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Is the future of NFTs sustainable? Key takeaways of the new fashion trend

There is a new buzzword in the fashion industry: NFT. Big innovation or threat to fashion sustainability efforts? Let's dig into the environmental impact of these digital goods.

Is the future of NFTs sustainable? Key takeaways of the new fashion trend

We already anticipated it in our analysis of The State of Fashion 2022 Report, one of the trends that was going to shape the fashion industry this year was related to the digital dimension. The increase in the time spent on the internet by consumers, together with the rise of digital environments such as the metaverse, turns virtual goods into tools with great potential for the fashion industry.

The absence of a physical product linked to these assets could make us think that digital fashion doesn’t have a direct impact on the environment. However, although it isn’t material and apparently doesn’t generate waste, the energy consumption that allows virtual fashion garments to be sold as NFTs has nothing to envy to the environmental footprint generated by physical fashion.

Let’s start by defining what an NFT is. Non-fungible tokens (meaning of the acronym NFT) are non-replaceable goods, unique assets that cannot be modified or exchanged for another of the same value. In a few words, NFTs certify the authenticity of a digitized item. Its existence is documented through the blockchain, a registry that guarantees the exclusivity of the purchase since it’s a technology made up of unalterable codes capable of tracking any transaction, determining the cost and ownership of the goods.

Unlike other virtual currencies, non-fungible tokens are unique and non-exchangeable. Even if multiple copies of a digital garment exist, only one will have the NFT certificate of authenticity embedded in the blockchain with proprietary rights. In this sense, NFTs offer a solution to the copyright and intellectual property problems that fashion designers often face. By assigning ownership to the designer they act as tokens of authenticity, in this way the creation is protected from being replicated. The time and date of creation, as well as the number in circulation, are recorded.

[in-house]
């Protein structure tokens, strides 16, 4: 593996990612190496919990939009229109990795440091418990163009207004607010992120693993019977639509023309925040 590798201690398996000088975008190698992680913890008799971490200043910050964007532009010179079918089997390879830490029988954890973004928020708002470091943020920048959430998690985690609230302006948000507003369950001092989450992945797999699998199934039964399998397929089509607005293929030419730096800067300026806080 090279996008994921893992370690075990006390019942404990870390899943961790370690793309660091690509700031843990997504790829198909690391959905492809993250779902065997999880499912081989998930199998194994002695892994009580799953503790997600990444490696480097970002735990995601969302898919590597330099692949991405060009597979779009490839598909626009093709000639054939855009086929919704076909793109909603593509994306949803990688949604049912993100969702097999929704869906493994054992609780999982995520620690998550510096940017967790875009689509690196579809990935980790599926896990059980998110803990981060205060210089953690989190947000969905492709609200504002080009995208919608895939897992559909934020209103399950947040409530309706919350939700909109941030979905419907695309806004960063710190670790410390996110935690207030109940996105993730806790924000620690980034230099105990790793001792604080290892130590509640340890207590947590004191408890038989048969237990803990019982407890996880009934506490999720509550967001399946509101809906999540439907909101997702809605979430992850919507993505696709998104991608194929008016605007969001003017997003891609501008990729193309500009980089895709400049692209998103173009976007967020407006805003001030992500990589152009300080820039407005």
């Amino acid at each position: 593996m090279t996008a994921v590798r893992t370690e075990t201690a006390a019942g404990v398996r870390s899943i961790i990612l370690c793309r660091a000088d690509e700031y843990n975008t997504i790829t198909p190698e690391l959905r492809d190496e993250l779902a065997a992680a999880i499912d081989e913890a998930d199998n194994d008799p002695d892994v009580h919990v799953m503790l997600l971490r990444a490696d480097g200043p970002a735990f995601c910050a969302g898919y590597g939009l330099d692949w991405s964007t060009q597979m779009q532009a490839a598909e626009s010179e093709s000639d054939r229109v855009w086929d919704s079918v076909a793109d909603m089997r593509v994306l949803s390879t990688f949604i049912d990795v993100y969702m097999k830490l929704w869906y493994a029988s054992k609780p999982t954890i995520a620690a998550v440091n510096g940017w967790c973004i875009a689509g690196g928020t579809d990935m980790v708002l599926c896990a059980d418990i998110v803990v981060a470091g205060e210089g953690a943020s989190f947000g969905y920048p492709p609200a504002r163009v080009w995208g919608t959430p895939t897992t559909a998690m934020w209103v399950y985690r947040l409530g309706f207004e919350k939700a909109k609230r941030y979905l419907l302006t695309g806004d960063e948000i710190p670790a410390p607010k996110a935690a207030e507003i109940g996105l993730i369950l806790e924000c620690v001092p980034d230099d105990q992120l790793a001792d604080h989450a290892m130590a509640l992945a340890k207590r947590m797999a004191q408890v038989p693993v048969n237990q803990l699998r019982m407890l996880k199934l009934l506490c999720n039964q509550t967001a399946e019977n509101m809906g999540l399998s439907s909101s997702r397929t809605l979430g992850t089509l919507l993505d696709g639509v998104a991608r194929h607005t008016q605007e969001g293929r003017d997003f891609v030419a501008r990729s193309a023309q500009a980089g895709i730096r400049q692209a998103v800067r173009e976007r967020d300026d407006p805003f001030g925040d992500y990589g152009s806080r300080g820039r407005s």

The fact that a virtual item can be exclusive is interesting for the fashion industry as it makes digital assets monetizable and extends the control the brand has over the product even beyond sale:

  • NFTs allow virtual items to be unique by solving the reproducibility problem of digital fashion.
  • Thanks to NFTs, a brand’s product catalog is extended. In addition to garments, a firm could sell as NFT the video of a fashion show or images of the creation process.
  • These digital assets continue to generate income through resale. All following business transactions are reflected in the blockchain and the allocation of royalties to their owners can be automated. That is, the original author can collect a percentage for each following sale, just as the holder of the NFT can obtain royalties with the next sale.

It’s obvious that there are commercial incentives for the fashion industry to take an interest in virtual goods, but both designers and consumers should keep in mind that NFTs share a damaging trait with cryptocurrencies: they both abuse energy use through the use of blockchain technology. According to the Digiconomist bitcoin energy consumption index, the process of recording transactions on the blockchain for bitcoin already generates 97 million tons of CO2 per year, equal to the carbon footprint of Kuwait. In the case of NFTs, by sharing transactions on the blockchain, their environmental impact is comparable.

The amount of energy consumed comes down to how “data mining” is done, that is the computing process of verifying transactions and storing them on the blockchain. Currently, the PoW (Proof of Work) mechanism is the most widespread, as well as the most intensive in energy consumption. However, there are other mechanisms that allow creating NFTs without consuming so much energy. If you want to make an incursion into the world of digital assets, it will be the responsibility of the brands to investigate which mechanisms have the least environmental impact to maintain their commitment to sustainability. As well as, develop measures that balance and compensate the impact generated by these virtual goods.

NFTs open a door to differentiation and creative experimentation in the fashion industry. However, in the midst of an awareness era in which we must work to put the planet and people first, some doubts arise that question the future of digital fashion:

  • Do NFTs solve a real need for the average consumer?
  • Does it compensate the environmental impact of virtual fashion if there is no associated physical good?
  • Is it an unproductive energy consumption?
  • Does this new trend trivialize or take fashion consumption lightly?
  • Will it be used to transfer the digital trend to the material world?

As fashion begins to unfold in the digital universe, new possibilities emerge with the ability to redefine the industry as we know it. However, the progress of this movement will depend on taking into account the environmental consequences of it. Brands that want to go digital will need to do so methodically. At BCOME we can help you optimize your brand’s sustainability strategy so that your virtual expansion doesn’t harm your social and environmental commitment. Do we innovate together?

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